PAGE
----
15th December 2020 marks the 160th birthday of Niels Ryberg Finsen, who won the Nobel Prize for his work exploring the use of light radiation in medicine.

Born in the Faroe Islands to Icelandic and Danish parents, Finsen (1860-1904) was a pioneer of the use of light, particularly in the treatment of lupus vulgaris, a painful skin condition related to tuberculosis.

As well aiding patients through light therapy, Finsen’s work also demonstrated the widespread health benefits of different wavelengths of light, including its antimicrobial properties.

In many ways, his work helped pave the way for the widespread use of UV-C as a method of disinfecting and sterilising harmful pathogens, which we use it for today.

Himself suffering from a chronic illness, Niemann-Pick disease, Finsen became fascinated with the health properties of sunlight.

“My disease has played a very great role for my whole development… The disease was responsible for my starting investigations on light: I suffered from anaemia and tiredness, and since I lived in a house facing the north, I began to believe that I might be helped if I received more sun. I therefore spent as much time as possible in its rays. As an enthusiastic medical man I was of course interested to know what benefit the sun really gave.” – Niels Ryberg Finsen

Finsen’s studies primarily concerned phototherapy, also known as heliotherapy or light therapy. This technique makes use of the health benefits of exposure to specific wavelengths of light, using polychromatic polarised light to treat skin conditions.

One of its most common usages today is in the treatment of seasonal affective disorder (SADS) and in circadian rhythm disorders and it can also be used to treat depression and bipolar disorder as well as skin problems.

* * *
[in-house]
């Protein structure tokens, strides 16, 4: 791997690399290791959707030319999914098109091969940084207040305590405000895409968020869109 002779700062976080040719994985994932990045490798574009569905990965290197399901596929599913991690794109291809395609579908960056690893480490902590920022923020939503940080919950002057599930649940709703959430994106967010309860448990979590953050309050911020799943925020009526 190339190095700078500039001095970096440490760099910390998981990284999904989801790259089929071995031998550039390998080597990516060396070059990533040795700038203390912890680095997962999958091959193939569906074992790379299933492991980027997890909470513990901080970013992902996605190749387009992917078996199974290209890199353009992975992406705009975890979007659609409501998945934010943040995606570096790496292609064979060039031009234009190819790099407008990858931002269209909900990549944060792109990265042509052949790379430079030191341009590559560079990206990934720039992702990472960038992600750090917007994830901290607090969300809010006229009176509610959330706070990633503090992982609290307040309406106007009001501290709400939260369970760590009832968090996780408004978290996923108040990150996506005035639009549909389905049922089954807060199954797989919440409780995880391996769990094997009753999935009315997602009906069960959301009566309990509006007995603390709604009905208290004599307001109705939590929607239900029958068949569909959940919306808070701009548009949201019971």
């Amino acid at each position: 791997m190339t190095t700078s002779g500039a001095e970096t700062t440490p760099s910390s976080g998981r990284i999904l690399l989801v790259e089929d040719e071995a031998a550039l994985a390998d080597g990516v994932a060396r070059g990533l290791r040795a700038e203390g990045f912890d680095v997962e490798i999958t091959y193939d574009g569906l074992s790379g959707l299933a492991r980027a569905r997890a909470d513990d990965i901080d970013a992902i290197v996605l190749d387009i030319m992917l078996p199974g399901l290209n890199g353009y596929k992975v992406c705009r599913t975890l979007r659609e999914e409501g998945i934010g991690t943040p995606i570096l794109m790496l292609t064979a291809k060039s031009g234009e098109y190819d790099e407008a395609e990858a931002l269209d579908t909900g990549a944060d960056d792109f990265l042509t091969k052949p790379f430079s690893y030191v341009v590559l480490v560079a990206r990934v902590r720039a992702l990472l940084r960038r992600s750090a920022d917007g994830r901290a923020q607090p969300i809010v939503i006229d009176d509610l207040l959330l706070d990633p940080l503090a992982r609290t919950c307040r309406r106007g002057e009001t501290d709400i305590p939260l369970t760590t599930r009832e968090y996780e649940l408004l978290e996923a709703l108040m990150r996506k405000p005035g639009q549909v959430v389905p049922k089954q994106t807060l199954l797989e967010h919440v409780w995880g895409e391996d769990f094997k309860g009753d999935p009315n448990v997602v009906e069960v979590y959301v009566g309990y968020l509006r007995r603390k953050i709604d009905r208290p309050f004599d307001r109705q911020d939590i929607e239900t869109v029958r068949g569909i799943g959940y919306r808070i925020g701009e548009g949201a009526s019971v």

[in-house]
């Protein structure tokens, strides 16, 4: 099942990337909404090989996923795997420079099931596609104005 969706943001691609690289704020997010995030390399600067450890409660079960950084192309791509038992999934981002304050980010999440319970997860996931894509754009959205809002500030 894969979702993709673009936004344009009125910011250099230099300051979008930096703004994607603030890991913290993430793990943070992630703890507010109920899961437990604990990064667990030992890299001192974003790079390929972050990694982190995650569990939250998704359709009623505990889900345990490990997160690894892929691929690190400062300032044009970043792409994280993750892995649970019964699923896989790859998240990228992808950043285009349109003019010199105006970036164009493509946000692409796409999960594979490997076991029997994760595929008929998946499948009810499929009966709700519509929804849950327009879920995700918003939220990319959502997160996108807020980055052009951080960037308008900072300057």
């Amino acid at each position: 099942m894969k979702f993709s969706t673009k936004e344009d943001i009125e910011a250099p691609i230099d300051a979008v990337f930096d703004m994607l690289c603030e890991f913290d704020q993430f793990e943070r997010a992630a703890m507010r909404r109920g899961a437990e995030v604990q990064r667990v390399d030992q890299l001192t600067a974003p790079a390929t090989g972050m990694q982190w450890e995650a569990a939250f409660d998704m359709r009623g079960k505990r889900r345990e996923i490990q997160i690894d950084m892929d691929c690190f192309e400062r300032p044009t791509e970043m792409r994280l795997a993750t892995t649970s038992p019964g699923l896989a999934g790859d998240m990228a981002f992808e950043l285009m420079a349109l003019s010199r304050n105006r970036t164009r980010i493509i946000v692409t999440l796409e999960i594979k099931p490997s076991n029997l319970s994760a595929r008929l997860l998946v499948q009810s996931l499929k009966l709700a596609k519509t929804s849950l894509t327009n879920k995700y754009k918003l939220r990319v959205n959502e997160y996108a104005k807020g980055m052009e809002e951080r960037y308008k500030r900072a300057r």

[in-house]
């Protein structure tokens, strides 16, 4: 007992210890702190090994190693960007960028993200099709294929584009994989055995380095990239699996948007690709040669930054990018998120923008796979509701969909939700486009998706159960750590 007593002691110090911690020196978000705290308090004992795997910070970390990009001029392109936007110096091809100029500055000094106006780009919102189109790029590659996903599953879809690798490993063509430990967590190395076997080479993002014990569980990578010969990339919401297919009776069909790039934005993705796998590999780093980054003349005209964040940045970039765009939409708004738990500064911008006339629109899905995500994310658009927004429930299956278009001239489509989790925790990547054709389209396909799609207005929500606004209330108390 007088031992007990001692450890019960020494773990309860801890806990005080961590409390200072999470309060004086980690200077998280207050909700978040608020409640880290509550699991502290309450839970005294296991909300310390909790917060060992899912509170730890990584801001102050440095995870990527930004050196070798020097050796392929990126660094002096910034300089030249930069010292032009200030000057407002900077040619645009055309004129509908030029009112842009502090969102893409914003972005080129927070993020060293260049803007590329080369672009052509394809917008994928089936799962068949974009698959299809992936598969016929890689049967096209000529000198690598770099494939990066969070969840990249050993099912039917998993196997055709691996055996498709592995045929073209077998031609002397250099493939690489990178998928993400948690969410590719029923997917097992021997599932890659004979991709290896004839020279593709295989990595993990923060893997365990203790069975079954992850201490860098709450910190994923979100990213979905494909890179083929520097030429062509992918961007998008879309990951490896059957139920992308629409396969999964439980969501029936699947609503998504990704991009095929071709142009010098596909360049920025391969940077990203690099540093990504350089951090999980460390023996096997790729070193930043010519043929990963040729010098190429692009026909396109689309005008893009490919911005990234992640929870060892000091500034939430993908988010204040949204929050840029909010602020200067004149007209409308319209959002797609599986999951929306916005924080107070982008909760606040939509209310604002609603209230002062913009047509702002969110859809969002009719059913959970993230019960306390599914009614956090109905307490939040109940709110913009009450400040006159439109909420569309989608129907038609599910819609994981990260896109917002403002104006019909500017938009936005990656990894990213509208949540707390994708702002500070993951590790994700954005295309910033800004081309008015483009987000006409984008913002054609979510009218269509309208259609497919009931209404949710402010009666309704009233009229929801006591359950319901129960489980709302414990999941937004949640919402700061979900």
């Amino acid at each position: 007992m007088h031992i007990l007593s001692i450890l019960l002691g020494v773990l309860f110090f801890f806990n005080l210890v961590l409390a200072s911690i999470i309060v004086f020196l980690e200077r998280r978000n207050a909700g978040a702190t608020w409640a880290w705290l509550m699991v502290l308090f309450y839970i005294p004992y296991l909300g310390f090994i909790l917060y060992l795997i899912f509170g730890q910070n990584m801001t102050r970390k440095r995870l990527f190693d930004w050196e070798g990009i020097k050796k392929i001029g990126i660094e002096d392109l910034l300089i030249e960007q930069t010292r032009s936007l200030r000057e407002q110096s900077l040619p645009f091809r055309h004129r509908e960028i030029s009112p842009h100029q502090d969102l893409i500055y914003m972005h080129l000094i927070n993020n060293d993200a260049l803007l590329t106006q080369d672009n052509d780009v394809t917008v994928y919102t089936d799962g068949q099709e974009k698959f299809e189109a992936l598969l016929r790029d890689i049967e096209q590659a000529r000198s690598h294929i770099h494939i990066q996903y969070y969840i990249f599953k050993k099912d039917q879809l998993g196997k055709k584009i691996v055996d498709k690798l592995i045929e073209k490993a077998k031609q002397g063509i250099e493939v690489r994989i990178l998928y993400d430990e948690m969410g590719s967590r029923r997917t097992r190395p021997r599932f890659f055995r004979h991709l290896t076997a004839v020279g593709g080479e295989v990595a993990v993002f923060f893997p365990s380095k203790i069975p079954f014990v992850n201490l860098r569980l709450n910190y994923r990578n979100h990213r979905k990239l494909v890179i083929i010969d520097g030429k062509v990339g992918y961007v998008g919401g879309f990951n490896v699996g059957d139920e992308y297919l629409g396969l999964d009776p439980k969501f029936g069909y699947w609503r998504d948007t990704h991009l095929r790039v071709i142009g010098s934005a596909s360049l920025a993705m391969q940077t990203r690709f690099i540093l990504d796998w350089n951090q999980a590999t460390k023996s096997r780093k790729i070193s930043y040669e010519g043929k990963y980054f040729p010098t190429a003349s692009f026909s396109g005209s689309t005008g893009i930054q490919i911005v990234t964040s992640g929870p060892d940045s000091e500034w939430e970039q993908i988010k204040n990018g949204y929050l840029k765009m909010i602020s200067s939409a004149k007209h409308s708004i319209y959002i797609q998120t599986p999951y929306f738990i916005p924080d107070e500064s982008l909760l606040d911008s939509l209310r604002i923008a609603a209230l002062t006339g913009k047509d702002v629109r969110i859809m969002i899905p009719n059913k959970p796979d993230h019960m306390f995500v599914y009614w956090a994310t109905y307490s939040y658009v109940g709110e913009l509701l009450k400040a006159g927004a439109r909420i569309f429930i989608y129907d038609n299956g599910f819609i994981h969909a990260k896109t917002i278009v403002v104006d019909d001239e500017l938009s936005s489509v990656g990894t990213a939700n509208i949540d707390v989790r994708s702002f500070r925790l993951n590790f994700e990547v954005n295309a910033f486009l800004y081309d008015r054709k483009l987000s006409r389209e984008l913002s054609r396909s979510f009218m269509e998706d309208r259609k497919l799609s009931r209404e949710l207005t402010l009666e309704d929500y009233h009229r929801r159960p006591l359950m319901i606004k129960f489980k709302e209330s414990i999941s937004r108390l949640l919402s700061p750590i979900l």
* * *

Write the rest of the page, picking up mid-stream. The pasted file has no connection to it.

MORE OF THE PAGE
Finsen was convinced that light could bring a wide range of health benefits to organisms and he devised phototherapeutic treatments for small-pox and lupus which made use of concentrated light produced by chemical reactions, similar to the reactions used for modern ultraviolet lights.

As well as demonstrating the general stimulating effects of light on organic tissues, Finsen also showed that light also has bactericidal properties; leading the way toward the use of UV-C radiation for surface and air disinfection.

Already a professor and a Knight of the Order of Dannebrog in recognition of the importance of his discoveries, Finsen was awarded the Nobel Prize in Physiology or Medicine in 1903. He also received a Danish gold medal for merit and the Cameron Prize from the University of Edinburgh shortly before his death in 1904.

The Nobel Prize in Physiology or Medicine 1903 was awarded to Niels Ryberg Finsen “in recognition of his contribution to the treatment of diseases, especially lupus vulgaris, with concentrated light radiation, whereby he has opened a new avenue for medical science.”

To find out more about how we use the germicidal properties of ultraviolet light, as demonstrated by Finsen, click here.